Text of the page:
Why is Congress Making a Bad Situation Worse?

Endangered San Joaquin Kit Fox in Carrizo Plain National Monument California 

Bill Bouton

With fresh attacks on clean air, clean water, and open spaces, Congress seems intent on making a bad situation for America’s environment even worse! (We don’t know why, so we asked them.) As much as we would like not to believe it, it seems as though the Republican leadership in the U.S. House of Representatives is trying to pull a fast one on the American people and our lands and waters.

They are trying to launch sneak attacks on our health, environment, and quality of life by adding dangerous anti-environmental language to critical spending and tax bills that need to be settled before Congress goes home in a week.

These add-ons to the bills, or “riders”, represent the 1% who would rather reap corporate- polluter profits than have our lands provide the clean air and water, exceptional outdoor activities, and sustainable jobs that 100% of Americans depend on for sustenance, fun and work.

Ahead of the vote, The Wilderness Society sent a letter to Congressional leadership asking them to block any anti-environmental riders. There are more than 50 of these anti-environment, anti-open-spaces, anti-health, and anti-science riders lined up.  Here are some of the worst.

Uranium mining that threatens the Grand Canyon. This rider would allow for extensive uranium mining right next to the Grand Canyon, potentially endangering an iconic landmark as well as some of America's most important water resources.

Curtailing public participation in the management of lands owned by the public. Most of America’s federal lands are managed by either the Department of Interior (National Parks, Wildlife Refuges, and BLM Lands) or the U.S. Forest Service (National Forests). Public participation in how these lands are managed is one of the bedrock principles of these agencies – yet there are not one but two riders that try and remove public input – reducing the ability for people to fight back against drilling and mining near their communities.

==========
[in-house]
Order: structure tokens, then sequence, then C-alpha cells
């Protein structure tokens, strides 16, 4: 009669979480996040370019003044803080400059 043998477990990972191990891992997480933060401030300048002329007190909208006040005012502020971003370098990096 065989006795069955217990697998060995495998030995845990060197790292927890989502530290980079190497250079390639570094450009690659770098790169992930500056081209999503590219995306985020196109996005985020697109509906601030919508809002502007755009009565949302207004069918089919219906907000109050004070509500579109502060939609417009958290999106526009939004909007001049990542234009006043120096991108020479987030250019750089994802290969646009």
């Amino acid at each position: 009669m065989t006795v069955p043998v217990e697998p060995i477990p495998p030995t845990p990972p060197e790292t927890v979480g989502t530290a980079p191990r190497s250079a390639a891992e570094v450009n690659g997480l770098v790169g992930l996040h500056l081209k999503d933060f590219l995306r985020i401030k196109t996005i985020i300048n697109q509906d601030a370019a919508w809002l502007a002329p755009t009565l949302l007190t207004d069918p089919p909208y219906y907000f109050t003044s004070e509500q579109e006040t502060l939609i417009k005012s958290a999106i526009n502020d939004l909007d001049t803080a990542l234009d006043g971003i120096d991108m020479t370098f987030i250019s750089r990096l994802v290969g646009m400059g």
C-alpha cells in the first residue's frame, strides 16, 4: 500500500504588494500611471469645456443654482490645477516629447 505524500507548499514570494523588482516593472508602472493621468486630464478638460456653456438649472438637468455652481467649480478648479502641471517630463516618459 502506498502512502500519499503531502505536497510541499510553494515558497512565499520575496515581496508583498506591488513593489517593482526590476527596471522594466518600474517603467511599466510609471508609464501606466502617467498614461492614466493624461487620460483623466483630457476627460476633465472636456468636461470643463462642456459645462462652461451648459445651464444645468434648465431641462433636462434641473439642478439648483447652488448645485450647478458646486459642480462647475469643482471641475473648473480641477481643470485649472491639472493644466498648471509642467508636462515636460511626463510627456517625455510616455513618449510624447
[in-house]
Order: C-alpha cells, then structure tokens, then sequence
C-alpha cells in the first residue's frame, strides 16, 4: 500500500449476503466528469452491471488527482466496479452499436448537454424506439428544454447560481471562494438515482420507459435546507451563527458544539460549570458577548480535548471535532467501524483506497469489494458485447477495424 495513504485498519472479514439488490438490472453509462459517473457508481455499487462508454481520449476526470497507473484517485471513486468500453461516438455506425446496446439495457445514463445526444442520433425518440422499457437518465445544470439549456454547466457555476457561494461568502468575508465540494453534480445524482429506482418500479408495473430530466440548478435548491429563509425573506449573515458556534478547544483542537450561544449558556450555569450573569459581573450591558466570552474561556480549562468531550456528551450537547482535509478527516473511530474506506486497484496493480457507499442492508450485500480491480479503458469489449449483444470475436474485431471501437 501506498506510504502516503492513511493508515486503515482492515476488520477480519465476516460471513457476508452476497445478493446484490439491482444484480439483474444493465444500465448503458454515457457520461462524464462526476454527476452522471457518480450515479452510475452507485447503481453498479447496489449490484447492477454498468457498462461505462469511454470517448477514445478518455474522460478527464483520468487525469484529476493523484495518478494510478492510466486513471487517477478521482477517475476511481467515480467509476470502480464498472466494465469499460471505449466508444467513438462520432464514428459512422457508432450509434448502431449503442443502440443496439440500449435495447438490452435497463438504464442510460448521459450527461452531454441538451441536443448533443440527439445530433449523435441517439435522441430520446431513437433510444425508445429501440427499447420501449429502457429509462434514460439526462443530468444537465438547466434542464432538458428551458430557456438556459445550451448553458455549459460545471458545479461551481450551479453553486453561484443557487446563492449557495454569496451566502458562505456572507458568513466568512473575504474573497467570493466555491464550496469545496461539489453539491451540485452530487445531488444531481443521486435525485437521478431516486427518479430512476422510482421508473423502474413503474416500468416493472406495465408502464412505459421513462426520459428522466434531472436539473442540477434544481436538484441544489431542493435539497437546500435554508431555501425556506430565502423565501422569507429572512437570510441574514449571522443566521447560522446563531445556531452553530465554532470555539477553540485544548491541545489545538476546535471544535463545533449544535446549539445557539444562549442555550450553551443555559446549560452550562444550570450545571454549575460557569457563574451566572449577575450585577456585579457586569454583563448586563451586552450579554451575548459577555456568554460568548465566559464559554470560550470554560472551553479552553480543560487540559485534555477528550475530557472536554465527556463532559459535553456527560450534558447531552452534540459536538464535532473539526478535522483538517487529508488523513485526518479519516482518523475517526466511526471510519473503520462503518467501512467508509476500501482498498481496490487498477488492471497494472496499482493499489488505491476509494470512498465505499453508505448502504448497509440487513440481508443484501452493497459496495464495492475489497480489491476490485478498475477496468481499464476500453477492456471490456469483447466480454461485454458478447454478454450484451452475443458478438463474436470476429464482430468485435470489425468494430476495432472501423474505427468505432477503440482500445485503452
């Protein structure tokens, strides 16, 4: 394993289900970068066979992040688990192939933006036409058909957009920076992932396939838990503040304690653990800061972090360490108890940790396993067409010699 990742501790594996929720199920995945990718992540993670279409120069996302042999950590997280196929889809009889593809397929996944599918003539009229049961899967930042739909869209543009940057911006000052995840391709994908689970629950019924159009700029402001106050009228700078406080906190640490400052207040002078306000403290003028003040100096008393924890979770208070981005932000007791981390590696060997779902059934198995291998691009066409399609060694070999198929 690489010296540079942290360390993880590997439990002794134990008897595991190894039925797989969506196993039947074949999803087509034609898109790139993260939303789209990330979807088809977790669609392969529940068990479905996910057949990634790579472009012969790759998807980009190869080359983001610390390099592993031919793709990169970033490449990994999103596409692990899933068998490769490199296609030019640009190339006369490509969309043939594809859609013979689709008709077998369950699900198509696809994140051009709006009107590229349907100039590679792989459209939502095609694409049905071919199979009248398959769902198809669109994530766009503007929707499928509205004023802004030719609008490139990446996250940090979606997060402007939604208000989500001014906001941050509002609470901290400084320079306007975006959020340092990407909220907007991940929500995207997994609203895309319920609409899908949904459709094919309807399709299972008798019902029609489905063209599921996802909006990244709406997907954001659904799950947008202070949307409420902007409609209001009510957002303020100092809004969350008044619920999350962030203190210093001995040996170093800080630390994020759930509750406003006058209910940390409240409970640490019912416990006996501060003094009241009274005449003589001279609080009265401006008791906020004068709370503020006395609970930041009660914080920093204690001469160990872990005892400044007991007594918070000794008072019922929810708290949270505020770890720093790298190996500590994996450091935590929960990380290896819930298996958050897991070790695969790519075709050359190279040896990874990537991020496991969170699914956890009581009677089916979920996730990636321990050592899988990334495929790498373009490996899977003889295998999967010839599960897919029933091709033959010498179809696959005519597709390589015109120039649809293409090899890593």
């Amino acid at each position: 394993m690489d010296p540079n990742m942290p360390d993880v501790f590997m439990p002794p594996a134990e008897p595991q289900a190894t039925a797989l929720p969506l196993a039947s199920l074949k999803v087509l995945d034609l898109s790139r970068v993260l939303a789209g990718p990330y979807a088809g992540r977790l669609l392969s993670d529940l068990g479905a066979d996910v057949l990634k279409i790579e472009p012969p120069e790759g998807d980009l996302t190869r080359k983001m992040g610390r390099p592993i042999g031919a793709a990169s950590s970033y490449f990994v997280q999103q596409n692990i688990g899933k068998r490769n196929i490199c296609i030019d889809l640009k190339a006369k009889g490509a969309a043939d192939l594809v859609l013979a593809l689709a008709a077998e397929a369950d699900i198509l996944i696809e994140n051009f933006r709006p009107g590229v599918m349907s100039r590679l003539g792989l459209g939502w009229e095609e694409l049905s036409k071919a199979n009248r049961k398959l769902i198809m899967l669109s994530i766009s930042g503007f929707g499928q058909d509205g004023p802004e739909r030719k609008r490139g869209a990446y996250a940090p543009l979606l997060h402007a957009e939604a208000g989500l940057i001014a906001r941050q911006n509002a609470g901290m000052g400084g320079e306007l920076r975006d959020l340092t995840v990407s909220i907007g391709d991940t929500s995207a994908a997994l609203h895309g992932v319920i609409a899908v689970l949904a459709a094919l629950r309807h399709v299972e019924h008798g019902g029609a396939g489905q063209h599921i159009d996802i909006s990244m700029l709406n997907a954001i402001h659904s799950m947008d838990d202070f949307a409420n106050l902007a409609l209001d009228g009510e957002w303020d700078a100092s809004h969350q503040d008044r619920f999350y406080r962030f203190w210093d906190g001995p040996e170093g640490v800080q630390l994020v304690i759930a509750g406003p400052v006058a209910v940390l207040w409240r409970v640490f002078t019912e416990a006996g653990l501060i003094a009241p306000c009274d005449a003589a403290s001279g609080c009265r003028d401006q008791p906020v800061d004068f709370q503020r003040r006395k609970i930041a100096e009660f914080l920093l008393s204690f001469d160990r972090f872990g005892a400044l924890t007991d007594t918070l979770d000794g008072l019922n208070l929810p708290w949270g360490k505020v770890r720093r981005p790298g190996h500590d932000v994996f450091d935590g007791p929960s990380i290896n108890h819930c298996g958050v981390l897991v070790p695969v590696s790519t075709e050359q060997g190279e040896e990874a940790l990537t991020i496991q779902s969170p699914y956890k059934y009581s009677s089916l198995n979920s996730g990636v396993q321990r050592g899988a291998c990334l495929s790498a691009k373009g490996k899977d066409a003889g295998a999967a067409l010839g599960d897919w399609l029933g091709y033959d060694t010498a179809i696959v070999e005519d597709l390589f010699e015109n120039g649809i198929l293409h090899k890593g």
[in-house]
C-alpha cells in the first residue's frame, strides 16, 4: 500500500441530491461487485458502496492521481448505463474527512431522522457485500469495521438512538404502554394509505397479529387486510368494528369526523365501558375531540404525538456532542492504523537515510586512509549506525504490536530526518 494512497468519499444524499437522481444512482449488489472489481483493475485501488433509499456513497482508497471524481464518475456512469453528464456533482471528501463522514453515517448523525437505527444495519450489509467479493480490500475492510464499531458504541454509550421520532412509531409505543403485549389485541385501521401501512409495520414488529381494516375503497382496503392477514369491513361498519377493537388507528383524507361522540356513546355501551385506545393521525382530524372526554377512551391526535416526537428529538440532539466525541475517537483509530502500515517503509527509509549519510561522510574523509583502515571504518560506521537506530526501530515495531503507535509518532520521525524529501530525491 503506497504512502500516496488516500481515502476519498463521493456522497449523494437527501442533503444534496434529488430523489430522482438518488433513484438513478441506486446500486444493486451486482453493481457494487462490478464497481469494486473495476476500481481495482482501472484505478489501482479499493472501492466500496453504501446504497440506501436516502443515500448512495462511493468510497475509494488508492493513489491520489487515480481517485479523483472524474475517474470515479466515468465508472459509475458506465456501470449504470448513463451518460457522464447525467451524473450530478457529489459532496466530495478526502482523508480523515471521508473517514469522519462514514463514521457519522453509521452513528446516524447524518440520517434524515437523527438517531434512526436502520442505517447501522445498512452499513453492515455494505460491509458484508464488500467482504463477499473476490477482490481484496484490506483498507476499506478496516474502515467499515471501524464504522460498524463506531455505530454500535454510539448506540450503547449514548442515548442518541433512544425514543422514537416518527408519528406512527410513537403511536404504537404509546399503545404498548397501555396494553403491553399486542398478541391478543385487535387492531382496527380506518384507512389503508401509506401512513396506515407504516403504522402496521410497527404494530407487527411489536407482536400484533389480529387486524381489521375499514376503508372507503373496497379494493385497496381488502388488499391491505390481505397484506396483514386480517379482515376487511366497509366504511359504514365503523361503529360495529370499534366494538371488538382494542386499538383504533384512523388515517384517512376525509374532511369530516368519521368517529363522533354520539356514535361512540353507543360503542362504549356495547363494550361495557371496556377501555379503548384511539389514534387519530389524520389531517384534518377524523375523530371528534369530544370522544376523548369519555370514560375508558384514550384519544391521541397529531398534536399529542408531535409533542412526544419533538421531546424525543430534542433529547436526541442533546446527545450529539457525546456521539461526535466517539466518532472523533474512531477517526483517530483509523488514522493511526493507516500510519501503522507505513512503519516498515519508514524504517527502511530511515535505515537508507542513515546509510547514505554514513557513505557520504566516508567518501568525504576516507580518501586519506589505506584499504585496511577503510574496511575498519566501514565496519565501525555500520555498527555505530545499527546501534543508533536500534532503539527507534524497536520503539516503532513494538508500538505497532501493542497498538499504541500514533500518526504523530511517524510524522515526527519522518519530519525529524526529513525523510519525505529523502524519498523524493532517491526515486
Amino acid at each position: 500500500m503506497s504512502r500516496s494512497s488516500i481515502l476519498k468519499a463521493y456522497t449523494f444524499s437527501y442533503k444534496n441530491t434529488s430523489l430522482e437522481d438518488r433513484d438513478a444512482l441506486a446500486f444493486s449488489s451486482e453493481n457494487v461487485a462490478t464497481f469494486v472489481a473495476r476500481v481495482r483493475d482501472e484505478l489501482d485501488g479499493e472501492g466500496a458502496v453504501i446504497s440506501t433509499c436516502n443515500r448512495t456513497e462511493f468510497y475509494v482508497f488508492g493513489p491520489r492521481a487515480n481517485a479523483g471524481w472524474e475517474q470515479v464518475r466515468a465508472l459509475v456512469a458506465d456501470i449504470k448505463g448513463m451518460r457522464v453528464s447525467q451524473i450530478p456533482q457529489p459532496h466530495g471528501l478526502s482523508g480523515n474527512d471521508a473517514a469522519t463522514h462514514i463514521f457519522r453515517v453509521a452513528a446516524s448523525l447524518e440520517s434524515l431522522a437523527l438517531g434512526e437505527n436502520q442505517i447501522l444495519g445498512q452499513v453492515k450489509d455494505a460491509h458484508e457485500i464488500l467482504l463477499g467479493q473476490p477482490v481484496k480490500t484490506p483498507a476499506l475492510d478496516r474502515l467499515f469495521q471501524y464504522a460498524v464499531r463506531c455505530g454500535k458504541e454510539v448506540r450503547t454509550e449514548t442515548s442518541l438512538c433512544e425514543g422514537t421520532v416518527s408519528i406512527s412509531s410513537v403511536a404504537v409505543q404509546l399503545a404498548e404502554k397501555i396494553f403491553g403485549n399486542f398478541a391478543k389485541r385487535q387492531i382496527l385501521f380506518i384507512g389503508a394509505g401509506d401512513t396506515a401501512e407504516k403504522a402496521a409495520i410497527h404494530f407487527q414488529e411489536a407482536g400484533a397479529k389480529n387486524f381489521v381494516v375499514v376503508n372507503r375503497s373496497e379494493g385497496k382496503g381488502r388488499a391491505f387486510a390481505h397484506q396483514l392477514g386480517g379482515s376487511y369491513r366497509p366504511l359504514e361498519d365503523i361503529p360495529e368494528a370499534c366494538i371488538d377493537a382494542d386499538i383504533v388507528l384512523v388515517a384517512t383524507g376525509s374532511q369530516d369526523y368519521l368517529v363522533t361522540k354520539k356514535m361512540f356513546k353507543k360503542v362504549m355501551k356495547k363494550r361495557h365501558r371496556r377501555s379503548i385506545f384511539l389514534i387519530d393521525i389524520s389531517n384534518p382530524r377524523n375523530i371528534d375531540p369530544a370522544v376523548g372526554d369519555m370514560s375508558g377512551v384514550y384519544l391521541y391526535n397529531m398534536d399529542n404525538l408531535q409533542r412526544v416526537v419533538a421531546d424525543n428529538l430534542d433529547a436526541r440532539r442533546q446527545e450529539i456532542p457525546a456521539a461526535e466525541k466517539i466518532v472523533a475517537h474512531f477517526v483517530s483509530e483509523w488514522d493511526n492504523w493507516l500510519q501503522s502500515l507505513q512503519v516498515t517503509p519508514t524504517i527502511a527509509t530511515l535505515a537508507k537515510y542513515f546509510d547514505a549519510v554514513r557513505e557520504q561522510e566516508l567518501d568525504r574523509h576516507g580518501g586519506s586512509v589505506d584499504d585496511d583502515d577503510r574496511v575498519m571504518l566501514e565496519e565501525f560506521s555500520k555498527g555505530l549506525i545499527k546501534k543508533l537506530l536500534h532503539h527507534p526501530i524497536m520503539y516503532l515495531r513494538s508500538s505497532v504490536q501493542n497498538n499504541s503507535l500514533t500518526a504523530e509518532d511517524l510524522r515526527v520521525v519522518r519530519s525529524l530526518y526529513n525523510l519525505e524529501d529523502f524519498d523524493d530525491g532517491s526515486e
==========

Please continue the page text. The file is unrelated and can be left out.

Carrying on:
Attacking protections for bighorn sheep. This is an example of substituting politics for science to the detriment of a particular native species – in this case, the bighorn sheep. The rider reverses numerous court decisions and a successful conservation effort to minimize the transmission of deadly disease from domestic sheep to native bighorns.

Promotes illegal off-road vehicle use in California national forests. This rider is intended to force the Forest Service to allow off road vehicle (ORV) use on routes that are currently unauthorized and illegal, undoing a  balanced plan that was crafted with public input from thousands of stakeholders – including hunters, anglers, campers, local elected officials, hikers, environmentalists, scientists, off‐road vehicle enthusiasts, and the timber industry. This inclusive process should be honored, not overturned by Congress for one special-interest group.

Leaving millions of acres of wilderness-quality lands open to damage and development. This rider should never have been included in the final FY11 Continuing Resolution, and it does not belong in any future funding bill. It restricts the BLM’s ability to fulfill its obligations under the Federal Land Policy & Management Act to identify lands that qualify for wilderness and manage to protect those values so that Congress can make decisions regarding ultimate Wilderness designations.

The House Republican leadership is wading into dangerous waters by trying to sneak these dangerous riders into badly needed funding legislation, threatening to shutter the government if they don’t get their way.

Congress needs to stick to the people’s business and stop endangering our health and environment.

 

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